ESB seeks to turn museum into luxury apartments for sale

Irish Georgian Society opposes move, saying it would be a ‘sad and significant loss’

The ESB is seeking to convert a museum in a restored Georgian house on Dublin's Fitzwilliam Street into luxury apartments despite opposition from a leading heritage group.

The Irish Georgian Society said the move would be a “sad and significant loss” to the city and the public experience of its 18th century heritage.

The Georgian House Museum at 29 Fitzwilliam Street, opened in 1991 to celebrate Dublin's status as European Cultural Capital, was operated by the ESB and the National Museum of Ireland as an exhibition of "Dublin home life from 1790 to 1820".

The building had been restored by the ESB in 1988 as part of a deal with Dublin Corporation, agreed a decade earlier, to allow the company to exceed standard plot ratios in its expansion of its 1960s office complex.


In the mid-1960s 16 Georgian houses on Fitzwilliam Street were demolished to make way for the company's new headquarters, designed by Sam Stephenson and Arthur Gibney.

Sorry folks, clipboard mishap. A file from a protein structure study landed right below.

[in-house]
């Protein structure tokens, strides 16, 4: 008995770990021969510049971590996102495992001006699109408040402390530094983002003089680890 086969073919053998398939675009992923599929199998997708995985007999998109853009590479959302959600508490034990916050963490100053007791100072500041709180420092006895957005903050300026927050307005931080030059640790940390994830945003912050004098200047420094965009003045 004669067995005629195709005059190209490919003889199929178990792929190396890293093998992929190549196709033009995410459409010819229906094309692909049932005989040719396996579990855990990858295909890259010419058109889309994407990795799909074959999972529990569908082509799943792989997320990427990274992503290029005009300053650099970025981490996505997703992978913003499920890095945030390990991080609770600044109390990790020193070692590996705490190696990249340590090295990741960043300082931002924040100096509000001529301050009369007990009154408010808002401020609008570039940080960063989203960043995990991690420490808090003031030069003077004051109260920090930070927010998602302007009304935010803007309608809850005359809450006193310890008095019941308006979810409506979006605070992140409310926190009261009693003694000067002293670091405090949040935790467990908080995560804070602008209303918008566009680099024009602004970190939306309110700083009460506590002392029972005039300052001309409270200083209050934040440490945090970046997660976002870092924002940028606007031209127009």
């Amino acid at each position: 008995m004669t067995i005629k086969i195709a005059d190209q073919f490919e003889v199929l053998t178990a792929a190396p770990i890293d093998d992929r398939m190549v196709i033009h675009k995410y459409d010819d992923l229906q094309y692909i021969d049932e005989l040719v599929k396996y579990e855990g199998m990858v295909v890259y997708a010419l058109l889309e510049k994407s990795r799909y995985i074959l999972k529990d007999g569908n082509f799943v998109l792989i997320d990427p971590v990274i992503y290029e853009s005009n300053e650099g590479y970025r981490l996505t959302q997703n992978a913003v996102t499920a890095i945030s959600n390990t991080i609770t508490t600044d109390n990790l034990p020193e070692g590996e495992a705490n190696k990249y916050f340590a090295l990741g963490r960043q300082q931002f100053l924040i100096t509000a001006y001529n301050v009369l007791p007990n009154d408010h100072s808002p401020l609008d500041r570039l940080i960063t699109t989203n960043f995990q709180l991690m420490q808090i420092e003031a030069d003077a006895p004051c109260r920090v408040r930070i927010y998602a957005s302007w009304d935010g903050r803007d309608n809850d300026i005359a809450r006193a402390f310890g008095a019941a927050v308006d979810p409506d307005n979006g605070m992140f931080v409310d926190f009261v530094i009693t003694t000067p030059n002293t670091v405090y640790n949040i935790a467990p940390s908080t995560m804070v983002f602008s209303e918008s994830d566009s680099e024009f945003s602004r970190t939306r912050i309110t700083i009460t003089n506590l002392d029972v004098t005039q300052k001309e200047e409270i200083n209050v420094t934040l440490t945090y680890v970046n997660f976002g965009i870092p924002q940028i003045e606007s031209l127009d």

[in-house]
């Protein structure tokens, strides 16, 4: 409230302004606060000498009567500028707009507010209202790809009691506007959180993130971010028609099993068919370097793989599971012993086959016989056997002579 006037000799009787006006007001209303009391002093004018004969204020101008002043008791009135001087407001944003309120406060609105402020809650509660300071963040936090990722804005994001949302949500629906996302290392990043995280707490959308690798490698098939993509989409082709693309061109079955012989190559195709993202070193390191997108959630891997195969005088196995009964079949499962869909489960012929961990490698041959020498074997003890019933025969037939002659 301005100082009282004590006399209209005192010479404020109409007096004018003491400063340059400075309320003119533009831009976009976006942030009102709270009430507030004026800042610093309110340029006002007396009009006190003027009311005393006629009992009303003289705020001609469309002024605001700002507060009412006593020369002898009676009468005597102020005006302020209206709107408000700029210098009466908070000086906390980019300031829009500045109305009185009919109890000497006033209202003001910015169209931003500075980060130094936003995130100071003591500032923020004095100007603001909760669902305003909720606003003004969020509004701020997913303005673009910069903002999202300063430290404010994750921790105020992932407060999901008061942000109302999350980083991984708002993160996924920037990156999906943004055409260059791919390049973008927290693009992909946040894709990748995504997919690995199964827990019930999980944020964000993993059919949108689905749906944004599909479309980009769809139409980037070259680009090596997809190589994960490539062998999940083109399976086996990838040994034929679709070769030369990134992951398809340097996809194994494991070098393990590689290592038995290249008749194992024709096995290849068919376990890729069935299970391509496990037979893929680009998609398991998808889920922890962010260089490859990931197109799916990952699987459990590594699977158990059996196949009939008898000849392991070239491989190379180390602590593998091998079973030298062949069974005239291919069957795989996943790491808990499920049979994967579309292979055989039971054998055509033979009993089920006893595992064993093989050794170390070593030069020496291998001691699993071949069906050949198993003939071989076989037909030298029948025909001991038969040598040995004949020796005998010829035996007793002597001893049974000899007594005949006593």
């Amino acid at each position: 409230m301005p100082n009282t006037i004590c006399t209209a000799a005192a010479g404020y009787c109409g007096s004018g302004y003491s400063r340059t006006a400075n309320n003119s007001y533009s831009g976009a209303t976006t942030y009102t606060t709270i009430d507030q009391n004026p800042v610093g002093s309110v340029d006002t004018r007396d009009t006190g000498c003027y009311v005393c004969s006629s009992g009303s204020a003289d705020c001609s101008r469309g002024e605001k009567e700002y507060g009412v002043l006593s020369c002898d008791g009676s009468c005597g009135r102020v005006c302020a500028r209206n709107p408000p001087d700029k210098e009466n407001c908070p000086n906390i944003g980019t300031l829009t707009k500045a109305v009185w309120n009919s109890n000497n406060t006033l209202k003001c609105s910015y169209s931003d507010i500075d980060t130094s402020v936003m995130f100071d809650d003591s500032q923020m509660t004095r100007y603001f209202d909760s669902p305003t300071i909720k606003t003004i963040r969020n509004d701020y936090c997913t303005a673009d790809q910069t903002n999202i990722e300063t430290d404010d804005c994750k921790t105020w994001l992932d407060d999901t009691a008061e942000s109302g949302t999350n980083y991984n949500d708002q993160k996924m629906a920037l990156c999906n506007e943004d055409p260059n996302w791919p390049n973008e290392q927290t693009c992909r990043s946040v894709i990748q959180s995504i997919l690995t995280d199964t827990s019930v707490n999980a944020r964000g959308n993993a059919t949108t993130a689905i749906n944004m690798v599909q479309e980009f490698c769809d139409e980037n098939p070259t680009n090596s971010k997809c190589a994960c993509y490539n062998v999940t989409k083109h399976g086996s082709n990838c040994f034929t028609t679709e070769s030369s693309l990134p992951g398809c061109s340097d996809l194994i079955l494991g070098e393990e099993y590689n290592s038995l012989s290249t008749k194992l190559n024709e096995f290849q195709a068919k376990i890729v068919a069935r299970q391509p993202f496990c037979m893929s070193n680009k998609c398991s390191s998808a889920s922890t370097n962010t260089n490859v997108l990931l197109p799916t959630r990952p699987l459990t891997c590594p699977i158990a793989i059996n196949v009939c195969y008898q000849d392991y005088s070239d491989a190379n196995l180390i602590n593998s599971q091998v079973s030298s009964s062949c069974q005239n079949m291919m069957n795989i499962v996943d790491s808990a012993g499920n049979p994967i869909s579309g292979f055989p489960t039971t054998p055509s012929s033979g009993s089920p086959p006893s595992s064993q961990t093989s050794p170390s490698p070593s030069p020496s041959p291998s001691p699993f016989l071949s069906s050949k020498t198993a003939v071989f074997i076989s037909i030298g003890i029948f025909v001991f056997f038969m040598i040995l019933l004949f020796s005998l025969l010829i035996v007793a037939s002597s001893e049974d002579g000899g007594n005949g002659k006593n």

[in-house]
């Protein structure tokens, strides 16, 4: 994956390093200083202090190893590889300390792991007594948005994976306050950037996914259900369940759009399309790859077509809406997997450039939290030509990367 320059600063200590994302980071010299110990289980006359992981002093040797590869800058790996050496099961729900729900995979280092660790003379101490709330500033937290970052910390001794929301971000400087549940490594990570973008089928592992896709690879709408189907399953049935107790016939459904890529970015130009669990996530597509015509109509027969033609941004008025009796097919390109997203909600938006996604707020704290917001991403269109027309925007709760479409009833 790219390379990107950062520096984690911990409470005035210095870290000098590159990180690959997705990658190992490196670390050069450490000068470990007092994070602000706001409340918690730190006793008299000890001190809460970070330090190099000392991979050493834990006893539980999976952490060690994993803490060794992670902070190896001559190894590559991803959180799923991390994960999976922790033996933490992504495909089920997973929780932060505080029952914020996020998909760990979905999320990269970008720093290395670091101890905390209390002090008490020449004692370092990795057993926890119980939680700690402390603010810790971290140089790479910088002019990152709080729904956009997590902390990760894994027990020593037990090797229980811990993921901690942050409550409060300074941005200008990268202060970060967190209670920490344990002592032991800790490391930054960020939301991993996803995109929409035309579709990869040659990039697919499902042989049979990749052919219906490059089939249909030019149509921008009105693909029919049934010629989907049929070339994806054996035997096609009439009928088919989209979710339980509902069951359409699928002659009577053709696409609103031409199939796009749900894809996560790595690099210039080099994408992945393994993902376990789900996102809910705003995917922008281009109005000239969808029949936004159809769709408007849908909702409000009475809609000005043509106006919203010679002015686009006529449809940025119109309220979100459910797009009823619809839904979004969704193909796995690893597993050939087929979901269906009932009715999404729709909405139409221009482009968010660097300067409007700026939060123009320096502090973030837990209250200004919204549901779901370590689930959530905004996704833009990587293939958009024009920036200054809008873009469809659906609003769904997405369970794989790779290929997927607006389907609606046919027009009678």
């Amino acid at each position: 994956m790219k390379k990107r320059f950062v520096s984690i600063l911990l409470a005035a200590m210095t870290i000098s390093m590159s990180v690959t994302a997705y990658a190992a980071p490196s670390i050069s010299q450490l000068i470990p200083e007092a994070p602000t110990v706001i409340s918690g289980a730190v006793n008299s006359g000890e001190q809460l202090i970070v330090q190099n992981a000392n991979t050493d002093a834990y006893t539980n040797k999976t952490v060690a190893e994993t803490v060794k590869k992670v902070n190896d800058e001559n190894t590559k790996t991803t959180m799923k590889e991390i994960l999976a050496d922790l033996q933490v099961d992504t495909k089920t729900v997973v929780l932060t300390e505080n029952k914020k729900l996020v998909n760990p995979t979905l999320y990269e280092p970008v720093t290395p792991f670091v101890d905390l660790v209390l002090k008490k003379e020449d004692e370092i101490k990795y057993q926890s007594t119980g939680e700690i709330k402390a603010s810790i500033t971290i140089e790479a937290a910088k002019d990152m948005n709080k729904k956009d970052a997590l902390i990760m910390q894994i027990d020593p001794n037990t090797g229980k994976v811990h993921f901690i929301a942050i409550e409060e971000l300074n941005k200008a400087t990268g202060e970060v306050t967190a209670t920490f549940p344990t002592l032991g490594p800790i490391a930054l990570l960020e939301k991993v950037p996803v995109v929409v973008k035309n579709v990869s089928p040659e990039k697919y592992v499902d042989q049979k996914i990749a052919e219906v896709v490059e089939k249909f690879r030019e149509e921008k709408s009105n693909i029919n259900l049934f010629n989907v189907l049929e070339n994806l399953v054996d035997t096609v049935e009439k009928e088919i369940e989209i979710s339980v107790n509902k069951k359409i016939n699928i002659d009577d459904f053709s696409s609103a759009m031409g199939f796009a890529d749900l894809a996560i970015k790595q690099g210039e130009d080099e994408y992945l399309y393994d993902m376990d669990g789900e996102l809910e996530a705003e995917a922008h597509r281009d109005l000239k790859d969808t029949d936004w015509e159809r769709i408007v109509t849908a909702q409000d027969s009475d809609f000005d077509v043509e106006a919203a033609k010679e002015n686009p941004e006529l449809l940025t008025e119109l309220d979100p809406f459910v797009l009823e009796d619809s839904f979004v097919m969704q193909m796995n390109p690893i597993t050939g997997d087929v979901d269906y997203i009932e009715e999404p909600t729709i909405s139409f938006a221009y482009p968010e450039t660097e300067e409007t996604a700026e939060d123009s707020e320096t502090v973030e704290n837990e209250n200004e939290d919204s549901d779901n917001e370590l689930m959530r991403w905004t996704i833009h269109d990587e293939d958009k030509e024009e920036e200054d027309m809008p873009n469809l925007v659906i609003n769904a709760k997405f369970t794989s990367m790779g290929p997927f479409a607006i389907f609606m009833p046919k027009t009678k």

The museum was temporarily closed in 2017 to facilitate the demolition of the Stephenson/Gibney building and the construction of a new ESB headquarters. However, as the new building nears completion, the ESB said it does not intend to reopen the museum and instead has applied to Dublin City Council to convert the building into three apartments, which it intends to sell individually.

Donough Cahill, executive director of the Irish Georgian Society, said the museum provided "a unique opportunity for visitors to experience the architecture and the fine and decorative arts of a Georgian townhouse".

He commended the company for its vision in creating and sustaining the museum “and in doing so demonstrated its credentials as a company with a ‘commitment to preserving Ireland’s heritage and environment’.”

He said the company should provide a new location for the museum if it was determined to shut it down.

An ESB spokesman said the apartments “will deliver the highest levels of residential accommodation to best modern standards” . The company had “no future plans for a museum”, and it was “never envisaged that exhibition would run forever”.

“Since 1991 there is a changed landscape in terms of historical/heritage offerings, with many museum/heritage alternatives now available. ESB’s commitment to heritage activities is now more closely linked to our corporate responsibilities – but not diminished, ” he said.

Olivia Kelly

Olivia Kelly

Olivia Kelly is Dublin Editor of The Irish Times